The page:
Do you even remember where we are with the character at this point? Bruce Banner can now change into the Hulk whenever he wants to because of the gamma ray pad he stands on, and when he's the Hulk, he's still got Banner's mind--but, the Hulk's natural aggression and rage cloud Bruce's mind and turn him into kind of a jerk. A dangerous jerk.

The beginning of this story is just General Ross, Betty, Bruce and Rick Jones watching film of the Hulk to remind us, the ever-less-interested readers, what the Hulk's powers are and how dangerous he is. Then Stan rather artlessly shoehorns in what the character dynamic is, in case we forgot--Ross wants to destroy the Hulk and thinks Bruce is a coward and Rick is useless; Betty loves Bruce but is afraid to admit it; Bruce loves Betty but can't tell her because he's really the Hulk and that complicates things; and Rick is around because he owes Bruce his life and doesn't want to let him down.

With that out of the way, the real story suddenly begins. Watching them all from a secret kingdom underground is Tyrannus, who dresses like a poorly-researched version of Alexander the Great if he were from Ptolemaic Egypt. He was apparently banished underground "centuries ago" by Merlin, where he found a race of obedient slave-creatures (who look like a rough draft version of the Moloids, by the way), conquered them, and has been drinking a magic elixir to stay young, waiting for the right opportunity to invade the surface and conquer the world. And, apparently, spying on Betty Ross is the key to all of this. (He wants to use her to gain access to America's "atomic might.")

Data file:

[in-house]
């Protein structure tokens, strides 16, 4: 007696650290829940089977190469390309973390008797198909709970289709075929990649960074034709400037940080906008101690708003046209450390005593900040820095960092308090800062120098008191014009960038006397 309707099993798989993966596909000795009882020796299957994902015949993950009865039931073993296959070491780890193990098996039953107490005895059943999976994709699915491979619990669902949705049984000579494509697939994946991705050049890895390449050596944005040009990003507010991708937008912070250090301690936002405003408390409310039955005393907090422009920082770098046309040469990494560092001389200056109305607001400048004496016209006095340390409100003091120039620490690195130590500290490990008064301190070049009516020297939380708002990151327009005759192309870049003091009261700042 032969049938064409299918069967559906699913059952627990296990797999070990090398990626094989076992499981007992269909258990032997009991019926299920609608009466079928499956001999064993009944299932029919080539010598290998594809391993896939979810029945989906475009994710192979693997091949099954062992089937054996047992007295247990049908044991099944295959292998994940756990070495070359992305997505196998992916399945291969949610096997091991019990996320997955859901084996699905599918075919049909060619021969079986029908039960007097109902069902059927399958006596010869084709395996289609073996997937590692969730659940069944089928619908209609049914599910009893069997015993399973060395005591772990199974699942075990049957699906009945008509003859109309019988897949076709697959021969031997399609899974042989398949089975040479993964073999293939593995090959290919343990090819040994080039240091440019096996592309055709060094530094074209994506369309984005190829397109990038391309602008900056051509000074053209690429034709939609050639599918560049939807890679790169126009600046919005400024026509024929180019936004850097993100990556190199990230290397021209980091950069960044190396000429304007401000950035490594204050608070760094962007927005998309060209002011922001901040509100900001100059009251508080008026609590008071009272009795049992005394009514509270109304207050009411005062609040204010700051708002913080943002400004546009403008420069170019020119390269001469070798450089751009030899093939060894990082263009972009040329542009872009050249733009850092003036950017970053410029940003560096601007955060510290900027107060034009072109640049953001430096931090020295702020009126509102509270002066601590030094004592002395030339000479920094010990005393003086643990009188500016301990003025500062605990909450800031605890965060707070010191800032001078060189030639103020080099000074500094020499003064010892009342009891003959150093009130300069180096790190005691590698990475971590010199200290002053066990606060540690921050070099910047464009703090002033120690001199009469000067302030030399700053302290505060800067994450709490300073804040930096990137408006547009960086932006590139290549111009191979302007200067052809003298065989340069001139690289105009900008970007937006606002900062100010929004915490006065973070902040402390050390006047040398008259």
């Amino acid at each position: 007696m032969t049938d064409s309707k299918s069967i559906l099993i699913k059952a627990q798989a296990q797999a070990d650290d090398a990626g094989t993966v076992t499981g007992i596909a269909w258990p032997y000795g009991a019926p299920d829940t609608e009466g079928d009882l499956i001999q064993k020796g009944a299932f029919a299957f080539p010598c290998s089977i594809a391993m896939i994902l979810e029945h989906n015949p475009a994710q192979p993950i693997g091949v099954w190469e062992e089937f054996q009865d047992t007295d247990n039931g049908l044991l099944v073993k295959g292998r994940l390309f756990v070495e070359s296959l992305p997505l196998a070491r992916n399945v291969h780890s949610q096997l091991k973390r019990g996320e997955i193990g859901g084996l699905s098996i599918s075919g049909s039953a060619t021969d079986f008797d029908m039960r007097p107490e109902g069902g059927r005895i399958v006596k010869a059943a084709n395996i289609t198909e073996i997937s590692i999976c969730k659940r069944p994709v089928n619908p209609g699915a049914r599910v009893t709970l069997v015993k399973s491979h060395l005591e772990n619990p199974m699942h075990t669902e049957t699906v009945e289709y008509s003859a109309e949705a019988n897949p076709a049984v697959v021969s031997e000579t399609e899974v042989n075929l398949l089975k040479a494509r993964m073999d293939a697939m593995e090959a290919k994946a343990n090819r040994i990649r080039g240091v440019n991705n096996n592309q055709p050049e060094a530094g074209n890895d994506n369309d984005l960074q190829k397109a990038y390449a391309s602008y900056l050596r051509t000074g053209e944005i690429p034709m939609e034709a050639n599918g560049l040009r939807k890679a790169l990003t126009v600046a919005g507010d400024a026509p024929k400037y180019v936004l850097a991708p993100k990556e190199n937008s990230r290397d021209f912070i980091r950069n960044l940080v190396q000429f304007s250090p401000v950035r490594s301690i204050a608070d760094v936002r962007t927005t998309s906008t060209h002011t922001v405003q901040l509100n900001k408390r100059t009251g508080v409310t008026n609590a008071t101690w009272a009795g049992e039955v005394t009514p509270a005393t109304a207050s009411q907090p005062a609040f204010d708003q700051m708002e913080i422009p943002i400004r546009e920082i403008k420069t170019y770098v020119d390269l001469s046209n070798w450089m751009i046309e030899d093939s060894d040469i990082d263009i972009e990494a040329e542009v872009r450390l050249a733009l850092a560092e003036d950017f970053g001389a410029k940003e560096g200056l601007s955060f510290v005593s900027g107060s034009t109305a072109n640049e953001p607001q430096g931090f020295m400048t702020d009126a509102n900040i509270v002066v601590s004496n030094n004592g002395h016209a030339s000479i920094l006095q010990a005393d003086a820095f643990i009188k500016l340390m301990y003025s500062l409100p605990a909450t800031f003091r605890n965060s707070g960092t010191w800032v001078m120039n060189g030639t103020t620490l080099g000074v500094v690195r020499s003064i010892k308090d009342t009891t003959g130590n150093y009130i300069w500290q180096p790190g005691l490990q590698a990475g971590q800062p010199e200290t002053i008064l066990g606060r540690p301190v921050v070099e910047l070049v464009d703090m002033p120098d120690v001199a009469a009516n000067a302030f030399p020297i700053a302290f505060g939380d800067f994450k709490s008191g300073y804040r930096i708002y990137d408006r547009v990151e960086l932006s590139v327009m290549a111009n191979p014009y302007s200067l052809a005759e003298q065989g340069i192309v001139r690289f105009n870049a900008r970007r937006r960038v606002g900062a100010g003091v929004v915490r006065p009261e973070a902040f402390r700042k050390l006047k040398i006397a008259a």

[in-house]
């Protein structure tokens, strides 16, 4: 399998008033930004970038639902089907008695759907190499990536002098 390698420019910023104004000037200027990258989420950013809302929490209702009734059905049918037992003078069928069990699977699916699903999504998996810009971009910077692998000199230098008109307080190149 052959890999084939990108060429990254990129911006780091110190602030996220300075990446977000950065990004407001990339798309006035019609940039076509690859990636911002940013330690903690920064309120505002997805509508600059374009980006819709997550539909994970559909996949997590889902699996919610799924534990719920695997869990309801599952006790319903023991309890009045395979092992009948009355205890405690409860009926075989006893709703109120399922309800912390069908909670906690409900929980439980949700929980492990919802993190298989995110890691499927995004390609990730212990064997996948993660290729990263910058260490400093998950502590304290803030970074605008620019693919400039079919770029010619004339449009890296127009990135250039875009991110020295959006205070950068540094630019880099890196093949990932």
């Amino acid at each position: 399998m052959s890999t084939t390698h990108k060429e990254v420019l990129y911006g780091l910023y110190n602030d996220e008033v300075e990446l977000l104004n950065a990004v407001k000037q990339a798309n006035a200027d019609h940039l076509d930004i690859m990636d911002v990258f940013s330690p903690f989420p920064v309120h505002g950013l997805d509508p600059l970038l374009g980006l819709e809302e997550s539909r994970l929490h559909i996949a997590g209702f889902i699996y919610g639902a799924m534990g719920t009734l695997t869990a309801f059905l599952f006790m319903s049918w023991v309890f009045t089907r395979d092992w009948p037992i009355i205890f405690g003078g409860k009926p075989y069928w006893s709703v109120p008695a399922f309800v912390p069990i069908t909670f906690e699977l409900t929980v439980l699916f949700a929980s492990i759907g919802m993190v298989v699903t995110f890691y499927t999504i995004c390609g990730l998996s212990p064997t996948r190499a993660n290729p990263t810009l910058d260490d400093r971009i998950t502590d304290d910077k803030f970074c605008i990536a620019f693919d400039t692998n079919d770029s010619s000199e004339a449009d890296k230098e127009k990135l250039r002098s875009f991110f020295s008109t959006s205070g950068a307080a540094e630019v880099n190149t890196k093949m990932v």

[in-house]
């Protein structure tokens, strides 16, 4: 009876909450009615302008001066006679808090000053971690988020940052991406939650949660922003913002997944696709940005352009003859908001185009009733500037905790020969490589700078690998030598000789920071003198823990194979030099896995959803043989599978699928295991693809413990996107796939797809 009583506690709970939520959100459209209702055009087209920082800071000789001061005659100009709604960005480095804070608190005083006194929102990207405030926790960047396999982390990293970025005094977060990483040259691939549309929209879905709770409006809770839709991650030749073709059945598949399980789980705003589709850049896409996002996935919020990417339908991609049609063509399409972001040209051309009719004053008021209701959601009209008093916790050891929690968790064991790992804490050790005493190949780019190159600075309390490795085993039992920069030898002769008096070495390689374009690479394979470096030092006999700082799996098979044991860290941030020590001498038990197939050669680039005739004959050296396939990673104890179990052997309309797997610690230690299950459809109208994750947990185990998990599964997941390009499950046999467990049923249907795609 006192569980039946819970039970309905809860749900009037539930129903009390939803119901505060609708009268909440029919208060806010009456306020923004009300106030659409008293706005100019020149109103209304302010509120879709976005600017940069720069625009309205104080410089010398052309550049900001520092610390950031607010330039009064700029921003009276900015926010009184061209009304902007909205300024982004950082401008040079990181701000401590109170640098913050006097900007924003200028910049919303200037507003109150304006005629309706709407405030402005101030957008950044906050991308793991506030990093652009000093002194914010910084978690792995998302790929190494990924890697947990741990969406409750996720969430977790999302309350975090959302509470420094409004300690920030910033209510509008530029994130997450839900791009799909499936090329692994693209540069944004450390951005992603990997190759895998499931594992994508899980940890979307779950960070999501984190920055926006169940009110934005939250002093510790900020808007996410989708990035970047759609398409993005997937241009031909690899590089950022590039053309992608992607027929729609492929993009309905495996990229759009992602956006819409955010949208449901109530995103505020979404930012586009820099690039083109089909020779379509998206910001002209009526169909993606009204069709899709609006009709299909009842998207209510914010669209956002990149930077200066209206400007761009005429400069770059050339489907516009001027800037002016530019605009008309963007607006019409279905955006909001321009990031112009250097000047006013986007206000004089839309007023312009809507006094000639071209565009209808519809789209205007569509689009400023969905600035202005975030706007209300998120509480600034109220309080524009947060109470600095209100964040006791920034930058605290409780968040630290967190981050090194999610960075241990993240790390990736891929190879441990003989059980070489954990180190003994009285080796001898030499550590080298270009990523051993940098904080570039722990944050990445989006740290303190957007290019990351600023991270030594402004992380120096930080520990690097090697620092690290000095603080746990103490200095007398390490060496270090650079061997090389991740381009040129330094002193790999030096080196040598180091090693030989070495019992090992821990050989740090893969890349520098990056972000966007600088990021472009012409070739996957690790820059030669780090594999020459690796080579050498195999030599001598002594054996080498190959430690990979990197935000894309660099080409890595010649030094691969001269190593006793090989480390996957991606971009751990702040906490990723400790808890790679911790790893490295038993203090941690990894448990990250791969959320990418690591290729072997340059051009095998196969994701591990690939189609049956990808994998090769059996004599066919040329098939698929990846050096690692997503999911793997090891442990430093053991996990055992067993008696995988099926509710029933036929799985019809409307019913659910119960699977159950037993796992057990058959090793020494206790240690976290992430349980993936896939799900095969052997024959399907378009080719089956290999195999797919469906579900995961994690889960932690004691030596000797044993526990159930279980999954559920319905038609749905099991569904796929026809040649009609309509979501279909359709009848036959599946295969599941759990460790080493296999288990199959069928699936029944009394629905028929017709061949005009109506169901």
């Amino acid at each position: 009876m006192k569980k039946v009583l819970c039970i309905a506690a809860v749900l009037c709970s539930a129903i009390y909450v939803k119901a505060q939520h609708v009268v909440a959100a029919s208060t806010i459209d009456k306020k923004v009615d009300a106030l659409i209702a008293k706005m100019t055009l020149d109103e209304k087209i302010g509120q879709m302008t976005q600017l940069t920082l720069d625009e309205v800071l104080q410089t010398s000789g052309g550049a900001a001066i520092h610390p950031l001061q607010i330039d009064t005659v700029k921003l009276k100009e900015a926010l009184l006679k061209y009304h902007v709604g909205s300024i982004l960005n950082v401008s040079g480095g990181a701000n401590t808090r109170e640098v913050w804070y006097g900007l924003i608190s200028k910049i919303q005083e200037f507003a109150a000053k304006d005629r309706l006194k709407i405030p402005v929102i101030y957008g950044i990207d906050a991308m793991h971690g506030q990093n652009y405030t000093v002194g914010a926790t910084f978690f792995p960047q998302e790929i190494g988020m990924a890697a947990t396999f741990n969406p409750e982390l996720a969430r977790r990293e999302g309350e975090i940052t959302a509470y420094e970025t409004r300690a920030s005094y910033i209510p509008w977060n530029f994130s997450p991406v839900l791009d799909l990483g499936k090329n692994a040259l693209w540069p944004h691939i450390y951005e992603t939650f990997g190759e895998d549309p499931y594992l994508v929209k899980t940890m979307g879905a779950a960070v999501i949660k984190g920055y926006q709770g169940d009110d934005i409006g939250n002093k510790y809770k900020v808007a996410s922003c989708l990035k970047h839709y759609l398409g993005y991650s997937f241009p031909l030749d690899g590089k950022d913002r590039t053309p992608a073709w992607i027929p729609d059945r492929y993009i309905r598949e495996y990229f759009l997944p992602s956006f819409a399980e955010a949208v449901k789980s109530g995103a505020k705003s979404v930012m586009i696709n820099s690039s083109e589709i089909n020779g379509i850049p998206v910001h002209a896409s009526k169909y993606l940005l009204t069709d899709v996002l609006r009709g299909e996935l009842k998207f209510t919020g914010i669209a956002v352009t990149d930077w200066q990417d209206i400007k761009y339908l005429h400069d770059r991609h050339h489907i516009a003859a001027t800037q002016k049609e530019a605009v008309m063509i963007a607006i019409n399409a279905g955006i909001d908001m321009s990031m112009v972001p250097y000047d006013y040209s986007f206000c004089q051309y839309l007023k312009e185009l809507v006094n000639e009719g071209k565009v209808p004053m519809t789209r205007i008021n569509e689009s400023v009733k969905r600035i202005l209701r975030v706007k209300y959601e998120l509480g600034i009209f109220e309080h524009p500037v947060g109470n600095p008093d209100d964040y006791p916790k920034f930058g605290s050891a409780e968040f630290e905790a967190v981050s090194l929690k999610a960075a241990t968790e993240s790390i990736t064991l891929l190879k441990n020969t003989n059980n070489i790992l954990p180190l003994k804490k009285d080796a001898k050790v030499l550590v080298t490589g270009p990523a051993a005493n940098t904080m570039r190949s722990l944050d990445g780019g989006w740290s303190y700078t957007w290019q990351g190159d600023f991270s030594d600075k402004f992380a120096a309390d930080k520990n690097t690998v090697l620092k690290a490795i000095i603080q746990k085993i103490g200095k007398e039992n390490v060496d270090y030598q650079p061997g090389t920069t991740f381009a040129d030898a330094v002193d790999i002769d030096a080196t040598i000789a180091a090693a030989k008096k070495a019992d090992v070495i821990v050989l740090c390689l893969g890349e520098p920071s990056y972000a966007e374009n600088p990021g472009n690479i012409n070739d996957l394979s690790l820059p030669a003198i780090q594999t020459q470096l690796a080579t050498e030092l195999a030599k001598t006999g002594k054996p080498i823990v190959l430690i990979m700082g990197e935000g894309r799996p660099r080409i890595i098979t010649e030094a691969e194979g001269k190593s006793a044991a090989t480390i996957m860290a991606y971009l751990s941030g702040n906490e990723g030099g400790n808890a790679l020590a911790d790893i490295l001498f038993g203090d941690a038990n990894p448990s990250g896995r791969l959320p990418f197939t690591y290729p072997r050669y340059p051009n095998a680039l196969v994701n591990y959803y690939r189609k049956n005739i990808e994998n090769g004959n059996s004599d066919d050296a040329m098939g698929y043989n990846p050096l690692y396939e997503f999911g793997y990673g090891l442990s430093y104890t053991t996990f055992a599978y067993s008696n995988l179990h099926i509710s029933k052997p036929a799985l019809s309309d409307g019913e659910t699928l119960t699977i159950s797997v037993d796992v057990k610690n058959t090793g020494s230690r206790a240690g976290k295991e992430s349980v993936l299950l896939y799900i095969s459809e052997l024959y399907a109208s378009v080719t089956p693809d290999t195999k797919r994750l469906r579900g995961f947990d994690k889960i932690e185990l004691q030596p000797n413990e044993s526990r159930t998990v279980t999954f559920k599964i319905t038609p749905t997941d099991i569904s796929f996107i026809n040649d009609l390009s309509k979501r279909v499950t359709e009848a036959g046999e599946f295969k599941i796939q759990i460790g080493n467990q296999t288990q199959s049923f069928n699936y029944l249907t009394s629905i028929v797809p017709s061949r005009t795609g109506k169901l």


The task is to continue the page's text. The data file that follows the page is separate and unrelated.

Tyrannus the Conqueror goes to the surface world wearing flannel and denim under the hilarious pseudonym of Mr. Tyrannus, posing as an archaeologist in order to get Betty to show him the caves. Betty agrees because Tyrannus is so perfect that she knows playing up to him will make Bruce jealous, which it does; soon, Bruce is turning into the Hulk and following the kidnapped Betty underground. Hulk is almost hilariously a jerk now, just calling Rick names and acting really arrogant. "What does it look like I'm doin', stupid?"

Tyrannus gasses the Hulk, captures him, makes him play gladiator in what's almost a proto-version of "Planet Hulk," then forces Hulk to work as a slave because he holds Betty prisoner. Tyrannus eventually tires of the Hulk and orders his execution, so Rick and Betty urge the Hulk to escape, which he does, and then he rescues the two of them while literally caving in Tyrannus' underground kingdom and escaping to the surface, where Betty now fears the Hulk more than ever.

Sorry, it was getting so boring I had to blast through that.

Stray observation: Merlin exists in the Marvel Universe according to this dialogue. In fact, in the future, I think we see a few different versions of him.

"The Hordes of General Fang!" by Stan Lee, Jack Kirby & Dick Ayers

This story's really just filler. It starts with General Ross finally shooting that iceberg rocket from last issue at the Hulk (he catches Hulk when he's out exercising), but it doesn't work because the ice that covers the Hulk melts too quickly; he has body heat "like an atomic pile."